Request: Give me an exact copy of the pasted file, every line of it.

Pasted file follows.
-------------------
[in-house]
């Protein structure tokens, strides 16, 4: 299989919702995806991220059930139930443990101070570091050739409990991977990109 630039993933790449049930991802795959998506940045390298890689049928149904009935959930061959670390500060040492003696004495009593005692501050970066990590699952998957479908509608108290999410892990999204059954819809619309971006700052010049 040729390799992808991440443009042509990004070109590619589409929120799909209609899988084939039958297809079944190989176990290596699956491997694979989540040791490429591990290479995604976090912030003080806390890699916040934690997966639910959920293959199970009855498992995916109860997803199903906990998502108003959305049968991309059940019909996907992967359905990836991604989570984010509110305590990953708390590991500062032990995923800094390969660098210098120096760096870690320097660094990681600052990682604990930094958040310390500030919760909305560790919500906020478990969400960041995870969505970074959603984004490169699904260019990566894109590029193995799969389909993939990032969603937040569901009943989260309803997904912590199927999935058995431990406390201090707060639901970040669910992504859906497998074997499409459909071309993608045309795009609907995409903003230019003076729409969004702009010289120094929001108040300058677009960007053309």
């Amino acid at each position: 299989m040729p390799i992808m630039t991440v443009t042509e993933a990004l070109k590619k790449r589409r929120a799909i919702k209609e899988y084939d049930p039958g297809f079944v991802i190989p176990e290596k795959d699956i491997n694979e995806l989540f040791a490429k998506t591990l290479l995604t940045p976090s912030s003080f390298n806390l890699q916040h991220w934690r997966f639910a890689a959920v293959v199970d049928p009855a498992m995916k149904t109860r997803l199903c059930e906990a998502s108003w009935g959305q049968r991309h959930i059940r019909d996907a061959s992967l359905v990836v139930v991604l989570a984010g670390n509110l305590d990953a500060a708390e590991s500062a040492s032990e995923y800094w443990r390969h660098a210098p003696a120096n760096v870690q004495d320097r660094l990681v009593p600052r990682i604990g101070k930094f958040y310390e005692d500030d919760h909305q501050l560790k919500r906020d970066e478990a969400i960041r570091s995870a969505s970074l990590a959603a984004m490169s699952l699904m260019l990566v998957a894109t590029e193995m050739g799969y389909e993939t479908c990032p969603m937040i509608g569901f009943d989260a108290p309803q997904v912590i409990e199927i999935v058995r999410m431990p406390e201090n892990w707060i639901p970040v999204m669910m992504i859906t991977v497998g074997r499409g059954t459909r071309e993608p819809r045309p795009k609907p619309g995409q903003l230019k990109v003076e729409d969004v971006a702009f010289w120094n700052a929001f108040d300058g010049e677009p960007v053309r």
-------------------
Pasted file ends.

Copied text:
[in-house]
């Protein structure tokens, strides 16, 4: 299989919702995806991220059930139930443990101070570091050739409990991977990109 630039993933790449049930991802795959998506940045390298890689049928149904009935959930061959670390500060040492003696004495009593005692501050970066990590699952998957479908509608108290999410892990999204059954819809619309971006700052010049 040729390799992808991440443009042509990004070109590619589409929120799909209609899988084939039958297809079944190989176990290596699956491997694979989540040791490429591990290479995604976090912030003080806390890699916040934690997966639910959920293959199970009855498992995916109860997803199903906990998502108003959305049968991309059940019909996907992967359905990836991604989570984010509110305590990953708390590991500062032990995923800094390969660098210098120096760096870690320097660094990681600052990682604990930094958040310390500030919760909305560790919500906020478990969400960041995870969505970074959603984004490169699904260019990566894109590029193995799969389909993939990032969603937040569901009943989260309803997904912590199927999935058995431990406390201090707060639901970040669910992504859906497998074997499409459909071309993608045309795009609907995409903003230019003076729409969004702009010289120094929001108040300058677009960007053309």
């Amino acid at each position: 299989m040729p390799i992808m630039t991440v443009t042509e993933a990004l070109k590619k790449r589409r929120a799909i919702k209609e899988y084939d049930p039958g297809f079944v991802i190989p176990e290596k795959d699956i491997n694979e995806l989540f040791a490429k998506t591990l290479l995604t940045p976090s912030s003080f390298n806390l890699q916040h991220w934690r997966f639910a890689a959920v293959v199970d049928p009855a498992m995916k149904t109860r997803l199903c059930e906990a998502s108003w009935g959305q049968r991309h959930i059940r019909d996907a061959s992967l359905v990836v139930v991604l989570a984010g670390n509110l305590d990953a500060a708390e590991s500062a040492s032990e995923y800094w443990r390969h660098a210098p003696a120096n760096v870690q004495d320097r660094l990681v009593p600052r990682i604990g101070k930094f958040y310390e005692d500030d919760h909305q501050l560790k919500r906020d970066e478990a969400i960041r570091s995870a969505s970074l990590a959603a984004m490169s699952l699904m260019l990566v998957a894109t590029e193995m050739g799969y389909e993939t479908c990032p969603m937040i509608g569901f009943d989260a108290p309803q997904v912590i409990e199927i999935v058995r999410m431990p406390e201090n892990w707060i639901p970040v999204m669910m992504i859906t991977v497998g074997r499409g059954t459909r071309e993608p819809r045309p795009k609907p619309g995409q903003l230019k990109v003076e729409d969004v971006a702009f010289w120094n700052a929001f108040d300058g010049e677009p960007v053309r």